Format

Send to

Choose Destination
Am J Obstet Gynecol. 2015 Mar;212(3):259-71. doi: 10.1016/j.ajog.2014.12.030. Epub 2015 Jan 22.

Levels of maternal care.

Author information

1
Society for Maternal-Fetal Medicine, 409 12 St. SW, Washington, DC 20024, USA. pubs@smfm.org.

Abstract

In the 1970s, studies demonstrated that timely access to risk-appropriate neonatal and obstetric care could reduce perinatal mortality. Since the publication of the Toward Improving the Outcome of Pregnancy report, more than 3 decades ago, the conceptual framework of regionalization of care of the woman and the newborn has been gradually separated with recent focus almost entirely on the newborn. In this current document, maternal care refers to all aspects of antepartum, intrapartum, and postpartum care of the pregnant woman. The proposed classification system for levels of maternal care pertains to birth centers, basic care (level I), specialty care (level II), subspecialty care (level III), and regional perinatal health care centers (level IV). The goal of regionalized maternal care is for pregnant women at high risk to receive care in facilities that are prepared to provide the required level of specialized care, thereby reducing maternal morbidity and mortality in the United States.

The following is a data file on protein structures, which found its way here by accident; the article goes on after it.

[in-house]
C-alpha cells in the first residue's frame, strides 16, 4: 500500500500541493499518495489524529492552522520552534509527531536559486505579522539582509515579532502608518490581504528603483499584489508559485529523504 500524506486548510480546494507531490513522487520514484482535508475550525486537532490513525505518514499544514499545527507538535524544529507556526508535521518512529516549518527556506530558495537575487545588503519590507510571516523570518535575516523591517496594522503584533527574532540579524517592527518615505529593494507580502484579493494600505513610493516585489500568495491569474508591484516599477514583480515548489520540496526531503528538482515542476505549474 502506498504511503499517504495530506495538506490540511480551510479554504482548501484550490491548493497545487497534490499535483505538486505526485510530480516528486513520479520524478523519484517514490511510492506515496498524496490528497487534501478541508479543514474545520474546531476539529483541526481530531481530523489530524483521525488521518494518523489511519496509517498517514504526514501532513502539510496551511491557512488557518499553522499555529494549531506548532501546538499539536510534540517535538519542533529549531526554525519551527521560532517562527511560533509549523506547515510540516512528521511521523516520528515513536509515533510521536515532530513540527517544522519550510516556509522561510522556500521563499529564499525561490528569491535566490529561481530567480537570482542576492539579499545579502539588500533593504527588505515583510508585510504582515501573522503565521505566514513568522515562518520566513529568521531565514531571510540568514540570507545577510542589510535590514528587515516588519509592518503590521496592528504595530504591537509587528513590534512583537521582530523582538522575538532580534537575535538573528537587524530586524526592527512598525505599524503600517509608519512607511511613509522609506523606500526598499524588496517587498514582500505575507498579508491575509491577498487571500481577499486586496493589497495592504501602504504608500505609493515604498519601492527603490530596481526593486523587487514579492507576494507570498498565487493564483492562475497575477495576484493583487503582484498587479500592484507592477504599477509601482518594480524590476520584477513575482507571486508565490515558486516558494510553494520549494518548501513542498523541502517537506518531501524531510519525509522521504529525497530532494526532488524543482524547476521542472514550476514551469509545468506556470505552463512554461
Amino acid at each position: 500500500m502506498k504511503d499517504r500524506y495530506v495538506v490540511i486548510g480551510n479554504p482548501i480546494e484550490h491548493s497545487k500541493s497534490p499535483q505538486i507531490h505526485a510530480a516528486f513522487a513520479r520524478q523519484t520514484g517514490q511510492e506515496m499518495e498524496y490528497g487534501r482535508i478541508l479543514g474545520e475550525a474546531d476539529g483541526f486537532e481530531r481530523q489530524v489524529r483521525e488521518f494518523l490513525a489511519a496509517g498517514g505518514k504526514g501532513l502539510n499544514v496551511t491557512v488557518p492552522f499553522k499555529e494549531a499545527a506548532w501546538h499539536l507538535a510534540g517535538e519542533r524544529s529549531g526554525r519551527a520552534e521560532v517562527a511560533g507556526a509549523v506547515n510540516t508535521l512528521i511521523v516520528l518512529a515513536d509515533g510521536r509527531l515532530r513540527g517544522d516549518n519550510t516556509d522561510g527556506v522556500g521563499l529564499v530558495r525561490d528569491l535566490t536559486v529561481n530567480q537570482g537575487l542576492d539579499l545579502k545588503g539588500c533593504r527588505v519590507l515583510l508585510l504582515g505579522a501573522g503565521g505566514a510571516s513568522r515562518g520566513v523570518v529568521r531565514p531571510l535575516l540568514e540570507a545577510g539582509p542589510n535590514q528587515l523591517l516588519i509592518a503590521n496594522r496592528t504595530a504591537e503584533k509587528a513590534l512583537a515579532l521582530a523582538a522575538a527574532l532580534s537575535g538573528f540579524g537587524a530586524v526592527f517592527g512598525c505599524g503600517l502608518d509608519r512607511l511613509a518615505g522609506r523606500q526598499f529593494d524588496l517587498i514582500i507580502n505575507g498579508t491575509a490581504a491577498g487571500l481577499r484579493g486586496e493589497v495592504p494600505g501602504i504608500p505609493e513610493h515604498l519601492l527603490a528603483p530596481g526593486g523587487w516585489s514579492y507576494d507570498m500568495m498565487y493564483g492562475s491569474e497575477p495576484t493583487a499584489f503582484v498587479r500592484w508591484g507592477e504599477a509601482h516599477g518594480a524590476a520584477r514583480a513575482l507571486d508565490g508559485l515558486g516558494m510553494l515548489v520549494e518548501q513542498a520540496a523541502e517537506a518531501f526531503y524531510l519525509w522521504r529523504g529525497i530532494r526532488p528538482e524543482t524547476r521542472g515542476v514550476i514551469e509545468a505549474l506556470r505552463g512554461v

PMID:
25620372
DOI:
10.1016/j.ajog.2014.12.030
[Indexed for MEDLINE]

Supplemental Content

Full text links

Icon for Elsevier Science
Loading ...
Support Center